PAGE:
Magnet Therapy: History of Magnets

Magnets have been used in healing for thousands of years. Egyptian nobility were reported to have worn magnetic jewellery to preserve youth and beauty. African tribes used magnetic ores in food preparation. According to Minda Hsu and Chikuo Fong, two modern researchers of biomagnetism, magnetic therapy has been used in China for more than two thousand years. The oldest known medical book, the Chinese Yellow Emperor’s Book of Internal Medicine, thought to have been written about 2000 BC, mentions the use of magnets on acupuncture points.

Moving away from the Orient, Aristotle wrote in 300 BC about the use of magnets for healing. Pliny the Younger, a Greek physician, wrote about how diseases were treated in Greece in 100 AD. Galen, a third century Roman physician, observed that magnets were used to rid people of constipation.

In 400 AD, French physicians wrote about the use of magnetic necklaces. The use of magnets continued unabated. In 1530, the physician Paracelsus mentioned using the different poles of a magnet to heal.

More recently, in 1977, the French Royal Society of Medicine appointed two experts to verify the value of magnets in the treatment of disease. After careful scrutiny, the experts were convinced that magnets could really heal.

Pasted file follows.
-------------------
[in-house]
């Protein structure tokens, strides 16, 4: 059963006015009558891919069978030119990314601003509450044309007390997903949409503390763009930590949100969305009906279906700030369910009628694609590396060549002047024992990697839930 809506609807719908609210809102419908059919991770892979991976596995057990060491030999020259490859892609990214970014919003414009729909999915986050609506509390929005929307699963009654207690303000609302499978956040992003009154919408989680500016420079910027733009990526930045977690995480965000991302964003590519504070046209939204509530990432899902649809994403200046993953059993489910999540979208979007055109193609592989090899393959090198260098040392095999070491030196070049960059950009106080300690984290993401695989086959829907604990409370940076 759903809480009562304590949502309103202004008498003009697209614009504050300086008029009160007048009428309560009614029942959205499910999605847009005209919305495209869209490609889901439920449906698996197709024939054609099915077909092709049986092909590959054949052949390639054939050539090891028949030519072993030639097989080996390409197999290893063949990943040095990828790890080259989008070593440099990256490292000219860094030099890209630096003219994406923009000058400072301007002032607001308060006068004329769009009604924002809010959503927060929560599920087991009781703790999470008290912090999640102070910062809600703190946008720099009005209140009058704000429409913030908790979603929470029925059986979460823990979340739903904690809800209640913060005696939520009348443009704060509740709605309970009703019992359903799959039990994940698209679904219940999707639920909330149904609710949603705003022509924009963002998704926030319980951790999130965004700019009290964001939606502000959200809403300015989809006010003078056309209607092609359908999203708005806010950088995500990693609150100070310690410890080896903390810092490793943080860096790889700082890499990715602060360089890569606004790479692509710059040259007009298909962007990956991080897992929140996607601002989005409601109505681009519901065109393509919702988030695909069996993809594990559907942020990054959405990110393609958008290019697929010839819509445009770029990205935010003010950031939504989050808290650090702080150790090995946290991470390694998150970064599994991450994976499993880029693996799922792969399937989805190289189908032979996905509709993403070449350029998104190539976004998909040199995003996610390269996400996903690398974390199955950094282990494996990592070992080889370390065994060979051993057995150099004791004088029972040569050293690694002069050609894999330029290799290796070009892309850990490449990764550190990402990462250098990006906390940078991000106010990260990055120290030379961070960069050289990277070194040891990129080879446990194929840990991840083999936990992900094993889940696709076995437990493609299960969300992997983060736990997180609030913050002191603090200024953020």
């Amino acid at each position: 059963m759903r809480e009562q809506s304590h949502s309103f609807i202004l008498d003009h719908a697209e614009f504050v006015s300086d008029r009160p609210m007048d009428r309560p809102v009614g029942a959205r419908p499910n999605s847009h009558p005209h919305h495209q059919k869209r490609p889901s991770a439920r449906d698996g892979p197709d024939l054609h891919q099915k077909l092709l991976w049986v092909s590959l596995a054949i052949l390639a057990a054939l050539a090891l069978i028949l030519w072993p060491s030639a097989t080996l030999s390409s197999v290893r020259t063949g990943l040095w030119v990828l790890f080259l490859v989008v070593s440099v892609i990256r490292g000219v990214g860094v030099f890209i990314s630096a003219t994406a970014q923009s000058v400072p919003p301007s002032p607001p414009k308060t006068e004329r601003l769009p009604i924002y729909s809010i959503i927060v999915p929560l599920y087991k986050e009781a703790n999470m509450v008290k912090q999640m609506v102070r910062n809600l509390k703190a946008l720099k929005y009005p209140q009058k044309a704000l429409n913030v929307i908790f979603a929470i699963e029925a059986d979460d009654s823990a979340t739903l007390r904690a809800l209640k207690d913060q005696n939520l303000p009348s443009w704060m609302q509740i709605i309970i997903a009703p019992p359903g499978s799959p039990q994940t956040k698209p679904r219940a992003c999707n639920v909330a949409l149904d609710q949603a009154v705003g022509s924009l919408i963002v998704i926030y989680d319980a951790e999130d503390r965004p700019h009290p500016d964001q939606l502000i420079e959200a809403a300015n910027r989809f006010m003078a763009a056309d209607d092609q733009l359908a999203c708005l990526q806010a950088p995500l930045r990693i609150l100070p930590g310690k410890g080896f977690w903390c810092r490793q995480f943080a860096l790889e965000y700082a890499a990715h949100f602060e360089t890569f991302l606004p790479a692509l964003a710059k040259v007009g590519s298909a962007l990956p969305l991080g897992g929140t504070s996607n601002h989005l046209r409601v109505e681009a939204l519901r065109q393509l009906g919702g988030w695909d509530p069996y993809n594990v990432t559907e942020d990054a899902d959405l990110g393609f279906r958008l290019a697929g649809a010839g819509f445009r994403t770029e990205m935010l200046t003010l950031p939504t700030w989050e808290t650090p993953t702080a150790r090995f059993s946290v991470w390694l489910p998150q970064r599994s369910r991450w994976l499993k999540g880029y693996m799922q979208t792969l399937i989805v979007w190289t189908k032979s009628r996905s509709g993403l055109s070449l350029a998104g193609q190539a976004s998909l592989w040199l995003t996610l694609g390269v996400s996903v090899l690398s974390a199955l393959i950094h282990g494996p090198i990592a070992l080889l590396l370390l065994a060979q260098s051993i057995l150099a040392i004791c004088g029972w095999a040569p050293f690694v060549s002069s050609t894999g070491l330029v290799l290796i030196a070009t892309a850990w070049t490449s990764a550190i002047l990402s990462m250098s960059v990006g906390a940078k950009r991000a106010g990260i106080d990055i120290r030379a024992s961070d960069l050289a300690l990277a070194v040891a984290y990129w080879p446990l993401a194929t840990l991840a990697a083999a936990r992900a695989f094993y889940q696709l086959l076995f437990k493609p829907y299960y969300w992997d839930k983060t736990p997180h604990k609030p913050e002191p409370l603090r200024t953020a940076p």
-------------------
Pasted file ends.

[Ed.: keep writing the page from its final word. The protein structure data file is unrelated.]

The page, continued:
Slowly, scientific methods and rational thought started gaining ground. Even the cynics realised that magnets, when used properly, are an ideal healing apparatus.

In 1936, Albert Davis rediscovered that the two poles of a magnet have different biological effects. He carried out innumerable experiments on animals, seeds and plants. Davis’ basic finding was that one pole stimulated living organisms and the other pole calmed them. In 1948, physicians in the then Soviet Union reported that magnetic treatments could reduce pain after the amputation of limbs. In the 1960s, the Canadian Ministry of Agriculture reported improved germination after grain was exposed to magnetic forces.

The Japanese weren’t to be left behind. They began serious medical research and embarked on the large-scale manufacture of magnetic devices including necklaces, bracelets and beads. It is estimated that ten per cent of the Japanese population use magnetic devices for better health. The Japanese Health Ministry has also fully approved magnetic healing, which is a huge industry in Japan.

The Swiss physician Marcus Weber, in 1992, describes a study of the results of pulsed magnetic fields on over a thousand patients with acute and chronic problems ranging from inflammation to circulation disorders. Physicians who evaluated the results were amazed by the healing properties of magnets. No side effects were observed either.

Magnetic treatment has now spread to different parts of the world. In Europe, since the 1970s, electrically generated pulsed magnets have been in vogue in health spas. In the US, where conventional medicine has a stranglehold, mainstream medical doctors are routinely using the healing.

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